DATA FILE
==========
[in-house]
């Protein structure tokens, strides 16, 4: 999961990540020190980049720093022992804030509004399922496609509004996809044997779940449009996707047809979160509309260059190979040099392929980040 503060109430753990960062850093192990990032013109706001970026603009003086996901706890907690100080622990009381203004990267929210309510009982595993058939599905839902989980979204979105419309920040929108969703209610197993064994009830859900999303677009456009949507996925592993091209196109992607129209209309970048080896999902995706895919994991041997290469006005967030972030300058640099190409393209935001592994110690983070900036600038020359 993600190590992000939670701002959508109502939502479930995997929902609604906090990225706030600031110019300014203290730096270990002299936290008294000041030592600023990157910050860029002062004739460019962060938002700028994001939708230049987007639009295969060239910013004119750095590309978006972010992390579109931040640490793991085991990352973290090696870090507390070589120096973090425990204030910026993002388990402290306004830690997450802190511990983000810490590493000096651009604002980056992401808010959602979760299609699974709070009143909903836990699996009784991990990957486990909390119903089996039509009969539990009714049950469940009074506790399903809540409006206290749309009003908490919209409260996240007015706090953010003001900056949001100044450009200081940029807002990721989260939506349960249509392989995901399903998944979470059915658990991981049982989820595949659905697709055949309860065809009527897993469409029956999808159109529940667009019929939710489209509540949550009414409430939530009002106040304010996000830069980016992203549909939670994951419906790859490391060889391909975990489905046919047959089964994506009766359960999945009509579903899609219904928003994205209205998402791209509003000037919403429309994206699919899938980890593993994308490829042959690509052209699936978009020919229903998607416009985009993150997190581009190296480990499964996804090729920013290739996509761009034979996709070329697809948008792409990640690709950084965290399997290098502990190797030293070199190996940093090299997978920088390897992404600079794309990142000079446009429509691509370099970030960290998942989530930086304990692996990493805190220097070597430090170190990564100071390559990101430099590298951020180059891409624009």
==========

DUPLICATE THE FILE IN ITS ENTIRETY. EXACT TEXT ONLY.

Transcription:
[in-house]
């Protein structure tokens, strides 16, 4: 999961990540020190980049720093022992804030509004399922496609509004996809044997779940449009996707047809979160509309260059190979040099392929980040 503060109430753990960062850093192990990032013109706001970026603009003086996901706890907690100080622990009381203004990267929210309510009982595993058939599905839902989980979204979105419309920040929108969703209610197993064994009830859900999303677009456009949507996925592993091209196109992607129209209309970048080896999902995706895919994991041997290469006005967030972030300058640099190409393209935001592994110690983070900036600038020359 993600190590992000939670701002959508109502939502479930995997929902609604906090990225706030600031110019300014203290730096270990002299936290008294000041030592600023990157910050860029002062004739460019962060938002700028994001939708230049987007639009295969060239910013004119750095590309978006972010992390579109931040640490793991085991990352973290090696870090507390070589120096973090425990204030910026993002388990402290306004830690997450802190511990983000810490590493000096651009604002980056992401808010959602979760299609699974709070009143909903836990699996009784991990990957486990909390119903089996039509009969539990009714049950469940009074506790399903809540409006206290749309009003908490919209409260996240007015706090953010003001900056949001100044450009200081940029807002990721989260939506349960249509392989995901399903998944979470059915658990991981049982989820595949659905697709055949309860065809009527897993469409029956999808159109529940667009019929939710489209509540949550009414409430939530009002106040304010996000830069980016992203549909939670994951419906790859490391060889391909975990489905046919047959089964994506009766359960999945009509579903899609219904928003994205209205998402791209509003000037919403429309994206699919899938980890593993994308490829042959690509052209699936978009020919229903998607416009985009993150997190581009190296480990499964996804090729920013290739996509761009034979996709070329697809948008792409990640690709950084965290399997290098502990190797030293070199190996940093090299997978920088390897992404600079794309990142000079446009429509691509370099970030960290998942989530930086304990692996990493805190220097070597430090170190990564100071390559990101430099590298951020180059891409624009």